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The Fantasy of a Truly Free Life

From the very start, is a tale of escape and entanglement. Lisa Ko’s limber, ambitious second novel opens with three teen girls, bored at a Fourth of July barbecue, sneaking into a neighbor’s cookout to swipe burgers. The adventure jolts them briefly out of their boredom; it also creates a bond that lasts into adulthood. But Memory Piece is not, at its core, a novel of friendship. Ko isn’t especially concerned with the summer-afternoon alchemy that ropes her protagonists—Giselle Chin, who becomes a conceptual artist; Jackie Ong, a gifted coder who profits in the turn-of-the-millennium tech boom; and Ellen Ng, one of downtown Manhattan’s archetypal squatters—together for life. Instead, her central preoccupation is the doomed drive toward freedom—from capitalism, from expectations, from the public eye—that the three women share.

Each of Memory Piece’s three main sections focuses on one protagonist: Giselle, then Jackie, then Ellen. Each woman has a desire for flight that’s existentially greater than that of the one before. Giselle’s dream is the narrowest: A performance artist, she wishes to disentangle herself from her audience so she can be “feral [and] alone with her work.” Jackie, who develops a blogging platform called Lene when the internet is still young enough to feel like an “underground club,” wants to sustain both Lene and herself without selling ads, data, or her intellectual property—which, in essence, means she wants a way of disentangling work from money.

Broadest is Ellen’s anarchist dream of extricating the tasks of daily living from the structures within which we all exist: She squats instead of renting, dumpster dives instead of shopping, leads neighborhood workshops instead of teaching for pay. In Jackie’s and Giselle’s sections of the novel, which are set from the mid-1980s to the year 2000, Ellen seems freewheeling and glamorous in her squalor; her life, especially to Jackie, appears to be a carousel of sex and punk shows, community and independence. But in Ellen’s own section, set in a dystopian version of the 2040s, the carousel has stopped. Corporate interests have taken over Manhattan, the city has abdicated its duty to its residents, and Ellen and her squat-mates are just barely hanging on.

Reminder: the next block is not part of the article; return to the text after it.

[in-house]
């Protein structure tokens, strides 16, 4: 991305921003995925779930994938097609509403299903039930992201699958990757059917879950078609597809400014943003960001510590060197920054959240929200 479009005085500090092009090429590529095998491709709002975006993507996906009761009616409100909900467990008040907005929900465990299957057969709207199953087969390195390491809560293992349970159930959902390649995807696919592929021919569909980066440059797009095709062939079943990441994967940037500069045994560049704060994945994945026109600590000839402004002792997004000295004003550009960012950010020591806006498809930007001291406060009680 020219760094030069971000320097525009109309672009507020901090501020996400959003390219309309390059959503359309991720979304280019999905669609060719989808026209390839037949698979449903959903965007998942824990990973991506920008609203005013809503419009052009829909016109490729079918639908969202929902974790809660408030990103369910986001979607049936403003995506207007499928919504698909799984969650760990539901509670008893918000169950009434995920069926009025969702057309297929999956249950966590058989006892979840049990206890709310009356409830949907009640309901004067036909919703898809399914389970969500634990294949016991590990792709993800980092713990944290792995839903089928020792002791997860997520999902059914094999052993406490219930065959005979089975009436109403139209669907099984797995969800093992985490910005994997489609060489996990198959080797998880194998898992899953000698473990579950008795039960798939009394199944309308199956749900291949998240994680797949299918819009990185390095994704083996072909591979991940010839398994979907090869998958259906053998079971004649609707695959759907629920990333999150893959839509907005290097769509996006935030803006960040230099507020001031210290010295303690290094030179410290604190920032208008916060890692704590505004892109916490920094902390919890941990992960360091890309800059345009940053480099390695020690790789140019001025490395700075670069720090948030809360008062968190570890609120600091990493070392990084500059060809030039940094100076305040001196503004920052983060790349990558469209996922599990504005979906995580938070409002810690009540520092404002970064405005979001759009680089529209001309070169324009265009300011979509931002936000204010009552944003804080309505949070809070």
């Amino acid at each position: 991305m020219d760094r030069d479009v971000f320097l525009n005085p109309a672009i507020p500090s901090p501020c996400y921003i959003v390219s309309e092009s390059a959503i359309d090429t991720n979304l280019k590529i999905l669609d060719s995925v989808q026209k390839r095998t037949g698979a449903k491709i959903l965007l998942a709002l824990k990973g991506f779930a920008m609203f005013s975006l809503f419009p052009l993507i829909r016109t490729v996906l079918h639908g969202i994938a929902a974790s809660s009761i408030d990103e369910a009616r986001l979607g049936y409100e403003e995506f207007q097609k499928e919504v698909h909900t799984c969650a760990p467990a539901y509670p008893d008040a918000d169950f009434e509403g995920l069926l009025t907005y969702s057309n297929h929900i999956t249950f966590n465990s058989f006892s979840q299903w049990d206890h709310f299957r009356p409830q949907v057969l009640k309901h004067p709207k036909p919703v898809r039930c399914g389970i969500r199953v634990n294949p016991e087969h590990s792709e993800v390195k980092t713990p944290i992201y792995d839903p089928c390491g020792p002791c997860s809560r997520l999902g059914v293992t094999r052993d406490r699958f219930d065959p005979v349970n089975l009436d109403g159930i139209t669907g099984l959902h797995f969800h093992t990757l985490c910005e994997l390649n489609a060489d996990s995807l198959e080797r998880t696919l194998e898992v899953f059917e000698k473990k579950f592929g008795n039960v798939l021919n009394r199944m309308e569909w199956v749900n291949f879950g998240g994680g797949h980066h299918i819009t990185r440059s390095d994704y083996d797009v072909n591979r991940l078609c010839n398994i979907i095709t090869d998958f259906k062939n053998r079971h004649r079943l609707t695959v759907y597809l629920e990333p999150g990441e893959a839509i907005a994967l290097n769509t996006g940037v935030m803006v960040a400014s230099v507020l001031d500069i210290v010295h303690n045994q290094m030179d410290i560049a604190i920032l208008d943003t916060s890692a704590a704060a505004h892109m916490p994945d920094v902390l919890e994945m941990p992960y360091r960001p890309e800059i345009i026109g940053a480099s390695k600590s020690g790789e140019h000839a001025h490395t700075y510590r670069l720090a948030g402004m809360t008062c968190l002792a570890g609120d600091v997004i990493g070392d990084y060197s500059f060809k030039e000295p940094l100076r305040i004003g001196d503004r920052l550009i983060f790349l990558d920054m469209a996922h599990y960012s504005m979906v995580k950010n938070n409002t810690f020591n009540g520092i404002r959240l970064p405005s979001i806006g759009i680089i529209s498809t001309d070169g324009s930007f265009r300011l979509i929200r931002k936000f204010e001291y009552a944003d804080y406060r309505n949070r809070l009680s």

Ko’s vision of the future is the least interesting part of Memory Piece. It’s neither surprising nor well fleshed out—it features a malevolent Facebook analogue, colossal wealth disparities, lots of tech surveillance, and other amplifications of the present—and yet it vaults the novel into new terrain. If the book focused only on Giselle and Jackie, it would be a smart, character-driven meditation on recognition, motivation, and the value of work. Ellen’s plotline makes it an exploration of value itself. Memory Piece asks what hopes are worth clinging to, what parts of society are worth participating in, what powers are worth putting in the energy to fight. It belongs to an American literary tradition that includes Dana Spiotta, George Saunders, and their patron saint, Don DeLillo: writers whose characters sense that their lives happen at the whim of forces too enormous to understand or evade, but set out to dodge them anyway.